Posts Tagged ‘AP Stylebook’
There are many rules that writers must understand and practice to perfectly punctuate their prose.
For news writers and public relations professionals, mastering every single entry in the nearly 500-page Associated Press Stylebook – the say-all of journalistic style – isn’t something achieved overnight. It takes multiple red-ink markings – and perhaps lots of nagging from editors, even at The New York Times – for rules to become common knowledge.
Here are seven hard-to-remember AP style rules that send writers to their guides for a quick refresher:
- Affect vs. Effect: As a verb, affect means to influence: The decision will affect my finances. Affect is rarely used a noun. As a verb, effect means to cause: She will effect change immediately. As a noun, effect means result: The effect of the accident was damaging.
The 2013 AP Stylebook has been published, packed with more than 90 new or updated entries as the de facto guide to news writing marks its 60th anniversary.
Before flipping through the nearly 500-page guide, which provides fundamentals for spelling, language, punctuation, usage and journalistic style, here are the most important updates to the revised edition:
The days are getting warmer, the snow (that never came) may not ever come, graduations and weddings will soon consume our weekends, and the Boston Red Sox are returning to the baseball diamond. Aside from holding a box of tissues tending to allergies, all signs point to spring. Here’s how to write about it in Associated Press style.
Following are some spring-related terms from the AP Stylebook to keep your writing clean:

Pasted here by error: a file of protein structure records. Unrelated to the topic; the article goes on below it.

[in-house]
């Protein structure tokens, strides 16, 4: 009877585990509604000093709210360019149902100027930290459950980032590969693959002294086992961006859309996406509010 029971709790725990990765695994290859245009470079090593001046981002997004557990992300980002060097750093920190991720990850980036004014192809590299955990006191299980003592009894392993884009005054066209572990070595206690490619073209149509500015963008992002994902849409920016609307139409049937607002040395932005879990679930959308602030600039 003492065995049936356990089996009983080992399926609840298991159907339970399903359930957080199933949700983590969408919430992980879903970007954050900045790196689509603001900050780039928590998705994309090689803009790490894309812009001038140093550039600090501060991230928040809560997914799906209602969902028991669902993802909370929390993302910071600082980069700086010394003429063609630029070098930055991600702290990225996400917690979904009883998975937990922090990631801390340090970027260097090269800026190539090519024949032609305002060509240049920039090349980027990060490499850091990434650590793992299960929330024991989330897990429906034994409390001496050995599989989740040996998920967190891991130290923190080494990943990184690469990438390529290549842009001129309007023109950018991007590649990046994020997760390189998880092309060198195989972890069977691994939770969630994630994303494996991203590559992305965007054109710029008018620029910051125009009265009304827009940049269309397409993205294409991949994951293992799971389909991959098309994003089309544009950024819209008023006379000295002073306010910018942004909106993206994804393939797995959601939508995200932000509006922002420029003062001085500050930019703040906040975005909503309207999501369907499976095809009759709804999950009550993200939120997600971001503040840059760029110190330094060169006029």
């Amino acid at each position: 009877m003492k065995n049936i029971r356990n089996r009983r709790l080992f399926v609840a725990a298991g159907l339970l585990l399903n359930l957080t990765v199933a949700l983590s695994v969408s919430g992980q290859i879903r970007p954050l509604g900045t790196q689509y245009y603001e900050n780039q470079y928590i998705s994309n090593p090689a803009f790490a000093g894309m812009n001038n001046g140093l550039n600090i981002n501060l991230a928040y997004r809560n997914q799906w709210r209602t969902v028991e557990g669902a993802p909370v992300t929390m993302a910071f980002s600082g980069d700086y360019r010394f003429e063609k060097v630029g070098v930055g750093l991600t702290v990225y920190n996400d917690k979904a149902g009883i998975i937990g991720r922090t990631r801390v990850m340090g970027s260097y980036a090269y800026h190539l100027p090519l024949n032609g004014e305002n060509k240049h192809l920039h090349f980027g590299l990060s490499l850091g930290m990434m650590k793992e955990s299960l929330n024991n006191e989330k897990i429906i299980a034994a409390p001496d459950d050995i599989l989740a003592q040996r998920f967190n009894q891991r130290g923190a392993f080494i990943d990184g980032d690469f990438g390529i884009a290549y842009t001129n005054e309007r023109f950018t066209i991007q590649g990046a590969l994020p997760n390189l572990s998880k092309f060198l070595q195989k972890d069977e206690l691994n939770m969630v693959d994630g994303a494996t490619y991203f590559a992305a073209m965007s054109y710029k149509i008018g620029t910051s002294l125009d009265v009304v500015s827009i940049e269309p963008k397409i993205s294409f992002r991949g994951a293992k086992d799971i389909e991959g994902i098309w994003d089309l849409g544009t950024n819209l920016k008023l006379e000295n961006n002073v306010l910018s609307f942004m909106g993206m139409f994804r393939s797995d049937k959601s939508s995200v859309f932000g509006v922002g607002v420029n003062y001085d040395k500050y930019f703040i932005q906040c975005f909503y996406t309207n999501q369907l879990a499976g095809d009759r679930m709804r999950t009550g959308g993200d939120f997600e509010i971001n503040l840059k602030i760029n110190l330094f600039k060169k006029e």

- alma mater
- alumnus, alumni, alumna, alumnae: Use alumnus (alumni in the plural) when referring to a man who has attended a school. Use alumna (alumnae) when referring to a woman who has attended a school. Use alumni when referring to a group of men and women.
- April Fool’s Day: Correct style of the April 1 event—no joke.
While it’s natural to comment on retweets, the Associated Press has issued new social media guidelines dictating that staffers must abstain from sharing or implying opinions via retweets of top headlines.
According to updated procedures, “retweets, like tweets, should not be written in a way that looks like you’re expressing a personal opinion on the issues of the day.” The measure still applies even if staffers have noted in their profiles that retweets are not endorsement equivalents. The guidelines, which were last updated in July, previously said staffers “are welcome to retweet and share material posted by official AP-branded accounts on social networking sites (e.g., @AP, @APStylebook, etc).”
The sun is setting faster, back-to-school advertising is at full blitzkrieg and football is back on the gridiron – all signs that the lazy days of summer are transitioning to the busy schedules of fall.
While many of us will head back to the office or classroom, fall is a great time for new beginnings, whether it’s for careers, courses or communications. Before the trees adorn with foliage, and as you slurp your umbrella drink one last time, you can make the Associated Press Stylebook your final beach read and soak up the latest trends in the written word.
Following are some AP-style entries that can keep you writing stylish this fall:
- academic titles: Capitalize and spell out formal titles such as chancellor, chairman, etc., when they precede names. Chairman Bob Roberts. Lowercase elsewhere, and lowercase modifiers such as department.